Gomer Pyle: "Shuh-zayamm!"
"From the halls of Monta-zoomer..." No, wait; that comes later. With a great big "Sha-zaayaamm!", Gomer Pyle was one of the most impressed, and innocently good-natured fellows in town. Always willing to lend a hand, Gomer gave new meaning to the words "Good Samaritan". Mayberry is indeed blessed to have such a fellow as Gomer Pyle to work the fillin' station, even though he might wear on Wally's nerves every now and then. Gomer is indeed a sharp dresser. (Yellow nylon socks aren't for every man.) Gomer is a splendid, highly animated dancer as well, and when it comes to Thelma Lou's cousin Mary Grace, all Gomer can say is "She's nice, she's reeeallll nice." Gomer Pyle is also called upon as a part time deputy, and wears the uniform like he was born to it.
Goober Pyle: "Yo."
Goober is the mechanic's mechanic. He can fix anything with a motor. He can even take an entire car apart and re-assemble it inside the courthouse in record time. Goober is also an intellectual (the he that he is), a business man, and an avid comic book reader. Crab Monster is his favorite. Goober is also an enthusiastic eater, and worships food. Seriously, how can you not like a guy like that?
It is often insinuated on the show, that Goober may not be the brightest bulb in the chandelier, but who else can assemble an automobile indoors? He also rigged his rowboat with a motor that'll do 80-now that's fast on water-and he takes it out on Sundays. With a handy grease rag in his back pocket, a tire pressure gauge in his shirt pocket, and a ready smile to go, Goober is one of Mayberry's finest citizens.
Aunt Bee: "Oh my!"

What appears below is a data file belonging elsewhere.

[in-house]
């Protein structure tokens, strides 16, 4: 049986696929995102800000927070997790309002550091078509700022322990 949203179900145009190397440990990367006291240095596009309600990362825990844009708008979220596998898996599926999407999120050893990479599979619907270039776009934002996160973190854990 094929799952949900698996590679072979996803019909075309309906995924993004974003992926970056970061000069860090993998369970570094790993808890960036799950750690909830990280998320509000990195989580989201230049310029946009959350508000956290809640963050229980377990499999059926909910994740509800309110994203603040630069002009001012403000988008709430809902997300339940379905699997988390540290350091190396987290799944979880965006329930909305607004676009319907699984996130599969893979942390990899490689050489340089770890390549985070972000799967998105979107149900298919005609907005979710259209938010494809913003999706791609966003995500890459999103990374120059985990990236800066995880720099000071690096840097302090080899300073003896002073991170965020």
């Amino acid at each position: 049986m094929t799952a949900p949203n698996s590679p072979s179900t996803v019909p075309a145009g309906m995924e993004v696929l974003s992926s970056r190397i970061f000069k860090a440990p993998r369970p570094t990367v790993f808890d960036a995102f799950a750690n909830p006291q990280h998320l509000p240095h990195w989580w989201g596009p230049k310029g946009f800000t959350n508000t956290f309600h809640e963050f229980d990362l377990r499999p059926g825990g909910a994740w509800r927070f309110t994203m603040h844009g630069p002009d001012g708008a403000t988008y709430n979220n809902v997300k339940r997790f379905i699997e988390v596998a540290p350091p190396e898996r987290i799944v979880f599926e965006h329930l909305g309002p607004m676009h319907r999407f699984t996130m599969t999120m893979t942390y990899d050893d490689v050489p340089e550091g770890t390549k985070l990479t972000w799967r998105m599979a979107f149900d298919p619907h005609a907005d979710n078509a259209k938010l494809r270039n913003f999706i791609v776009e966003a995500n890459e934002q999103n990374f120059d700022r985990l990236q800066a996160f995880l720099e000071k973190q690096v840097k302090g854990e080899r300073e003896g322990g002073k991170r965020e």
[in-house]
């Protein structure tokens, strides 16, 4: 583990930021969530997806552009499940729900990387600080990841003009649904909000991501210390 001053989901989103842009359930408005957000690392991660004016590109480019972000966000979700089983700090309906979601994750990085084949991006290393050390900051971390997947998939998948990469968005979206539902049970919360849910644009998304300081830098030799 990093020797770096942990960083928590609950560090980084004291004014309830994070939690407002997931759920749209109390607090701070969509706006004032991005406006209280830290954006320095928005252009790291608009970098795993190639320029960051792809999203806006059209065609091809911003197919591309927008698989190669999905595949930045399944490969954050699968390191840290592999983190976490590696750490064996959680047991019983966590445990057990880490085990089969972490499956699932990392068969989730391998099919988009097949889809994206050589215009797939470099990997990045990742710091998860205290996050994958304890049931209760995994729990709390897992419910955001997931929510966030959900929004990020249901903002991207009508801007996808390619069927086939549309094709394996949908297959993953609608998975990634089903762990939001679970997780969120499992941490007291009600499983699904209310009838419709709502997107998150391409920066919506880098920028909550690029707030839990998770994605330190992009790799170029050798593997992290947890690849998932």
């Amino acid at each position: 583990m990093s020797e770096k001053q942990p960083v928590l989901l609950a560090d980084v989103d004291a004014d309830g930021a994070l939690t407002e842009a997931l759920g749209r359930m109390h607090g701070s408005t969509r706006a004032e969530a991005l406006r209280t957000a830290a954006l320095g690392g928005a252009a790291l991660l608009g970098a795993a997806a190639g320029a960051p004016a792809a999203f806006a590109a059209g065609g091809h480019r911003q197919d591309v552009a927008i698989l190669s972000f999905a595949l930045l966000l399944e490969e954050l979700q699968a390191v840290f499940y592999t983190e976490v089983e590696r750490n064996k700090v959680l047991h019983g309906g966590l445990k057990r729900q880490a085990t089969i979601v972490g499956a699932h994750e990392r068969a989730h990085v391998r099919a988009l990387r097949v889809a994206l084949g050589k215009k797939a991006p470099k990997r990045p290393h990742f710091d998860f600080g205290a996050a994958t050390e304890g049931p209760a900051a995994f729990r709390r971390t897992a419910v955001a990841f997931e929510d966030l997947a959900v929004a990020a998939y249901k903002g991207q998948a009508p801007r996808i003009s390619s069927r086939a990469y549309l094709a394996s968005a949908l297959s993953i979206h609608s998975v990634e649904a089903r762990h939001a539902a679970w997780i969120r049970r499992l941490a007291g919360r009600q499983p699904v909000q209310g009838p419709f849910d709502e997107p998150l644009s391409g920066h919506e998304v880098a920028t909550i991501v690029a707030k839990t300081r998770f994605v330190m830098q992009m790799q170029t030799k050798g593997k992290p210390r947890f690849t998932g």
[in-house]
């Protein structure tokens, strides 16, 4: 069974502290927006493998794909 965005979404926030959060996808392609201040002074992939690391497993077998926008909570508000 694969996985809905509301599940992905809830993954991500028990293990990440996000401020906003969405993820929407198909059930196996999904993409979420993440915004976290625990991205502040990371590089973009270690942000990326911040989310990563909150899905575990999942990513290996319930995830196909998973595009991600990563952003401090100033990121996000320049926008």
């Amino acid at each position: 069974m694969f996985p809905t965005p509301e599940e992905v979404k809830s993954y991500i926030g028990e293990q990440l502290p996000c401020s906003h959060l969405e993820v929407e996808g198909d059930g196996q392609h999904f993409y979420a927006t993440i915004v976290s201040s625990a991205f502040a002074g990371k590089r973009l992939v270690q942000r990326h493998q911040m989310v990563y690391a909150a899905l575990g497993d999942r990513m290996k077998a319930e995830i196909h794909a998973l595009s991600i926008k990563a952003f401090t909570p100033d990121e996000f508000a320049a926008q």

When we think of Aunt Bee, we cannot help but think of that wonderful Taylor household dinner table. She also brings lunch on a tray everyday to the courthouse. Aunt Bee is a well-rounded Mayberrian. She was a political runner-up, is a keen gardener, splendid cook and housekeeper, a television celebrity, and a pilot! Though Aunt Bee can develop quite a stubborn streak, and lodge "lock-in" protests at the town jail, she's a devout committee woman and all-round good friend and neighbor. Though she's often misunderstood, one has to "be one with the Bee" to fully appreciate her karmic goodness.
Opie Taylor: "What I would do if I had a tool chest."
Every boy should be an Opie. He's the most resilient and balanced kid ever. Opie is all-boy, and all American. He grows in his years as a keen fisherman, club member, sling-shot marksman, to a rock guitarist, drugstore employee, and baby finder. Opie is up for anything, and almost single-handedly re-invents adventure, bringing it to us with each episode, as if he'd invented the word. Make no mistake, Opie Taylor does nothing halfway; when he buys a gift for the love of his life, it's a pair of nylons! All of us men should be so level-headed.